How a fly farm gives new value to food waste

Native to the American continent, the black soldier fly, (Hermetia illucens) has now spread throughout the world and is also present in Switzerland. Jorge Garcia/vwpics/science Photo Library

The larvae of the black soldier fly are capable of digesting huge amounts of organic waste, while making it possible to produce animal feed, biofuels and fertilisers without consuming raw materials.

This content was published on January 16, 2021 - 10:30

The start-up TicInsect, based in southern Swiss Ticino canton, is planning to set up the first bio-waste treatment plant in Switzerland, in which a few hundred million of these voracious insects will be at work.

Most of us have probably wondered what flies are for, especially when they buzz persistently in front of our noses and will not stop pestering us. Believe it or not these insects can carry out extremely useful tasks for us such as making a significant contribution to reducing resource wastage, deforestation and climate change. They can become a valuable ally in creating a circular and sustainable economy.

Accelerated bio-conversion

The pesky flies are able to recycle, cleanly and efficiently, the enormous volume of food waste produced by industry, households and agriculture. 

“Nearly three million tonnes of organic waste is generated in Switzerland each year. For want of an appropriate separate collection system, most of this ends up in incinerators. Throwing away material with such a high nutritional and energy value is not just a waste but an economic mistake,” says Elisa Filippi, founder and CEO of TicInsect.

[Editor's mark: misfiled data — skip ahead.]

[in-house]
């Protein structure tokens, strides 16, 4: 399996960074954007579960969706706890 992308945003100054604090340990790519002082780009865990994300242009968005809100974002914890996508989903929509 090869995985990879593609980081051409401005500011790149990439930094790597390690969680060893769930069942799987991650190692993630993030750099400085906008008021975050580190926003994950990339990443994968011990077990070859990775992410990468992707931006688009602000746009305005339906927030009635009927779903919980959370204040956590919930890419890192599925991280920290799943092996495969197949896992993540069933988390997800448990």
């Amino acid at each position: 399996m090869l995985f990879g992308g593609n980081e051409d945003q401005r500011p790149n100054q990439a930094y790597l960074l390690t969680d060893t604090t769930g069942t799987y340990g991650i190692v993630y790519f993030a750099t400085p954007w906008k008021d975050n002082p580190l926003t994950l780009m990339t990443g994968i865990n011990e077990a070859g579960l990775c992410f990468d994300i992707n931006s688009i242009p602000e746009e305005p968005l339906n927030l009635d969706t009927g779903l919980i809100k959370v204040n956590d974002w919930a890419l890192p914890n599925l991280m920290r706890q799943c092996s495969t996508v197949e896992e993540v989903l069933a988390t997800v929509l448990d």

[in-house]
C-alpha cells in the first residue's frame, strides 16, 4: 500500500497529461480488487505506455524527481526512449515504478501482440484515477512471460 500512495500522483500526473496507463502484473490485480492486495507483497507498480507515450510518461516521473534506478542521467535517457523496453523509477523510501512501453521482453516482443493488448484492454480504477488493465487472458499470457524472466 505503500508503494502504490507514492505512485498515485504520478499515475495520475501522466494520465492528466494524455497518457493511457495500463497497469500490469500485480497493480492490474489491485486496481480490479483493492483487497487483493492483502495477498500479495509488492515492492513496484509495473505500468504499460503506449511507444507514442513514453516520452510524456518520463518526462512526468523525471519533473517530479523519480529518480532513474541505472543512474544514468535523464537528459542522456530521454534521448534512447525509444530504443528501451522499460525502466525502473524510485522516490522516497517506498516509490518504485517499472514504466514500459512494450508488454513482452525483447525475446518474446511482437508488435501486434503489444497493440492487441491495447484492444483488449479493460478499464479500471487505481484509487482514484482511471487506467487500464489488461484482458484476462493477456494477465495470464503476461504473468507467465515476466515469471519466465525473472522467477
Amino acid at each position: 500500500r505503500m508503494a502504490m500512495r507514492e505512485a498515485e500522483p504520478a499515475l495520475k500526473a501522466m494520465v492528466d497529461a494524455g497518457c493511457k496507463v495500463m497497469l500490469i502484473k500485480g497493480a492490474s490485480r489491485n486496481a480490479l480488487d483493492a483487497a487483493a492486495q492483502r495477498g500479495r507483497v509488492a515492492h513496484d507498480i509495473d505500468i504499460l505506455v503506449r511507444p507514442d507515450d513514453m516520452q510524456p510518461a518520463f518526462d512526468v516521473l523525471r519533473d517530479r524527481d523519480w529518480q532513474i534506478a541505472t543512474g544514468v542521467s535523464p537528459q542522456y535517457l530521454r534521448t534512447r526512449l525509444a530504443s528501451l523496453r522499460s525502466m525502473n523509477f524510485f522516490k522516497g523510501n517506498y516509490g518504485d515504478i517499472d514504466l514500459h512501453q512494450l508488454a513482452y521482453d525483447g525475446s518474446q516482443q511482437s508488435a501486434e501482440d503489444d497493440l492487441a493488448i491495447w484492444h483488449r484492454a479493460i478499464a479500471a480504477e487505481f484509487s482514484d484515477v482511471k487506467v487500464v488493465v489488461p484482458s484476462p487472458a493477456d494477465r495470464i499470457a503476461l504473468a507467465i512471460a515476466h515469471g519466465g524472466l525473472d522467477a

Filippi, who holds a degree in animal production science, opened a laboratory in the Italian-speaking town of Tesserete last year with the aim of showing how organic waste can be managed and processed in a new way. The workers at this pilot plant are tens of thousands of larvae of the black soldier fly, a variety that is highly resistant to disease, cold and other environmental factors, as well as being easy to handle and used to living in crowded conditions wherever they find organic matter. The larvae are highly voracious and can polish off a pizza in a matter of a few hours.

Inside the laboratory, cages have been set up in which the soldier flies live out their rapid life-cycle: they are born, mate, lay their eggs and die within one to two weeks. After the eggs have been collected and incubated, the larvae are born. Placed inside special boxes, these great devourers of biomass grow from a microscopic size to several centimetres in length within around 20 days.